In January and the first week of February, more than 18,000 Kosovars claimed asylum in Hungary, according to the country’s Office of Immigration and Nationality. In Germany, more than 3,000 Kosovars applied for asylum in January, double the number of initial applications from December and a 527% increase from January 2014, according to the Federal Office for Migration and Refugees.

The number of migrants is almost certainly higher than the number of asylum-seekers, as some pursue different ways — legal or not — to remain in EU territory.

More than 35% of Kosovo’s adults are unemployed, and the jobless rate among young people is 60%. Nearly 30% of the nation’s 1.8 million people live in poverty, according to the United Nations Development Program.


But the sudden surge of departures appears to have been motivated by word of mouth. Many would-be migrants say they decided to leave after watching neighbors and relatives depart and having read their Facebook posts about making it to an EU country.

While their probably futile asylum requests are pending, applicants are provided housing and sometimes a stipend for food, a small sum that might equal more than a month’s wages back home. That news filters back to Kosovo, without the caveat that most requests will eventually be denied, and the applicants repatriated.

Kosovar officials say speeding the application and repatriation process will help curb the flow of migrants. They are struggling to ease the exodus even as they face pressure from unrest: Large protests in January over comments by an ethnic Serb government minister ended in clashes with police. In recent days, President Atifete Jahjaga has visited communities hard hit by departures, urging residents to stay.

The government has good reason for trying to stem the flow. In an interview, Collaku said European Commission officials made clear in recent meetings in Brussels that the surge in illegal migration could harm Kosovo’s visa liberalization chances. Kosovo is the only country in the western Balkans whose citizens are excluded from visa-free travel through most EU countries, and reaching this agreement is a high priority for its leaders.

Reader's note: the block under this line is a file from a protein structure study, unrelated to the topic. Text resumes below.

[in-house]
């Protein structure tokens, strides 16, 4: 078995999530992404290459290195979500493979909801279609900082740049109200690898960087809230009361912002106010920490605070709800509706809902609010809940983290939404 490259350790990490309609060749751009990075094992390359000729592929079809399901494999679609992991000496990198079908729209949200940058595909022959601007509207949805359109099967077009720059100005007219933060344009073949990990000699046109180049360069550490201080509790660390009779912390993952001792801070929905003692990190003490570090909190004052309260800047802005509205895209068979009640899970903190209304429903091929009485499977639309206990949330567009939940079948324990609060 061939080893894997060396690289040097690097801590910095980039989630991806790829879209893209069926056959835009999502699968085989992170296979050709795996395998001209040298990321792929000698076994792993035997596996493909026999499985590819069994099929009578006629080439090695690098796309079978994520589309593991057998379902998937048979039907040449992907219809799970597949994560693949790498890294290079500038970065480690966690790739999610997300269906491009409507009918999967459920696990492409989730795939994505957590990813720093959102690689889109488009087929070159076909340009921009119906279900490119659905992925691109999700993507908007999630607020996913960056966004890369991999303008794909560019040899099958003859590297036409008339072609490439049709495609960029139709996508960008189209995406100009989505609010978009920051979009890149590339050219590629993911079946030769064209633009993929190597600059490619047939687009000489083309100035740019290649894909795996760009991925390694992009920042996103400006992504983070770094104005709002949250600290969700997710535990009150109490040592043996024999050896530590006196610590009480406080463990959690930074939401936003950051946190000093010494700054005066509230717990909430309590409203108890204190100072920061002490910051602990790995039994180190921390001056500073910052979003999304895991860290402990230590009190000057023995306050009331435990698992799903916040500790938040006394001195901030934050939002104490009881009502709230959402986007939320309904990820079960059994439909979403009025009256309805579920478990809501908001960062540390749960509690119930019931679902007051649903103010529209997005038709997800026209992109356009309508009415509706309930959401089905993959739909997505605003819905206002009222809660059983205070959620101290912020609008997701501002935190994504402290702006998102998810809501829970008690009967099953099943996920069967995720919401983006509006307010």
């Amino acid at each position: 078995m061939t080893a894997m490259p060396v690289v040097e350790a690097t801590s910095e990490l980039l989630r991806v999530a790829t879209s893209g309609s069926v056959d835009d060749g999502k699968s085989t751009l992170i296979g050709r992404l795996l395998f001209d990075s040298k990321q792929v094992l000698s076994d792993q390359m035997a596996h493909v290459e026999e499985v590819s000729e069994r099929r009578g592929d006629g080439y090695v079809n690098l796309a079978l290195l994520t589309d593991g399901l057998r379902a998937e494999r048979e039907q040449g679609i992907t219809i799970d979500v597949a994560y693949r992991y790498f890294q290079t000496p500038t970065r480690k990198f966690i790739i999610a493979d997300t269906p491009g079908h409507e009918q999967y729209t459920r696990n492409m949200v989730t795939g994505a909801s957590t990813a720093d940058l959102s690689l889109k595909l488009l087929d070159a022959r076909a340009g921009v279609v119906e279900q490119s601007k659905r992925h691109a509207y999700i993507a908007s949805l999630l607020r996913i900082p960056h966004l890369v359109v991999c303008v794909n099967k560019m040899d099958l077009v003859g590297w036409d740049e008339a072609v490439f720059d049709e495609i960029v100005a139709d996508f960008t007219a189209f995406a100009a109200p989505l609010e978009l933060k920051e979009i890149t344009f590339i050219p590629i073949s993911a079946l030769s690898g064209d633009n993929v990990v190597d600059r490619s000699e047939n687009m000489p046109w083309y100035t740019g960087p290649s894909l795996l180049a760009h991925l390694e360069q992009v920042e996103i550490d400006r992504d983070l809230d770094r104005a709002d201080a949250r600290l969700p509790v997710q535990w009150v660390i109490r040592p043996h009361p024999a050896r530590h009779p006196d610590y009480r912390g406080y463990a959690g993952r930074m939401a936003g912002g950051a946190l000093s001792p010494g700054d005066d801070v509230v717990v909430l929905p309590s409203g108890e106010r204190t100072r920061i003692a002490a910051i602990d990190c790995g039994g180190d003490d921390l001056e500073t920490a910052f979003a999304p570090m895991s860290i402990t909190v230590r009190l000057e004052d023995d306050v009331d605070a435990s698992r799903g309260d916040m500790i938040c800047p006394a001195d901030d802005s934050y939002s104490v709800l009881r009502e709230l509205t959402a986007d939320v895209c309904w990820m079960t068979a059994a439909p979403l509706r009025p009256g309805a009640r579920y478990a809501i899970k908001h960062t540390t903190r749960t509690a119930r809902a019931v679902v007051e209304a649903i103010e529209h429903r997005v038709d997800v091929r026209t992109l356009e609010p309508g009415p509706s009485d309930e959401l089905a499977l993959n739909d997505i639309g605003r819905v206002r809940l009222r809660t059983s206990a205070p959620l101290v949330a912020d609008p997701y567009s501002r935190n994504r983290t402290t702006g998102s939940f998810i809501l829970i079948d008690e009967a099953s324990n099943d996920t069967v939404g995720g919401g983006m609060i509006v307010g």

On Friday, about 20 German police officers joined Serb troops on the Serbian border with Hungary to help halt the flow of migrants.

Collaku said Kosovo’s government was working to boost the nation’s economy to give citizens incentives to stay.

“We need to make sure we bring hope and motivation for the people to stay here, and provide conditions for them to either start businesses or get new jobs,” he said.

“But this cannot happen overnight. It will take some time, and people need to be patient.”


He says the government is striving to make citizens aware of what they could lose if they spend what little they have to reach EU territory and then are sent back even poorer. Some have sold their homes or property or borrowed money to fund their travel, and if many are returned, an economic crisis could ensue. Advocates for Kosovo’s marginalized Roma, Egyptian and Ashkali minority communities, which face even dimmer prospects than the majority ethnic Albanians, say as much as a third of those populations have departed.

Despite the warnings, some Kosovars say they have little to lose. At Pristina’s bus station, a man who gave his name as Avni said he had tried to make a life for his family in Kosovo. “I work in construction. I’ve worked on more than 100 houses, and I still wasn’t able to build a house for myself,” he said.

Despite the risks, he and his wife, Myrveta, decided to take their 3-year-old son and head for Austria. Myrveta, seven months pregnant and wearing a thin coat, said she was worried about making the journey with a small child. But it was for the boy’s sake they were leaving, Avni said — to offer him a better future.

They planned to apply for asylum in Austria. “If we get sent back, we’ll return,” he said, shrugging. “But we have to try.”


Chick is a special correspondent.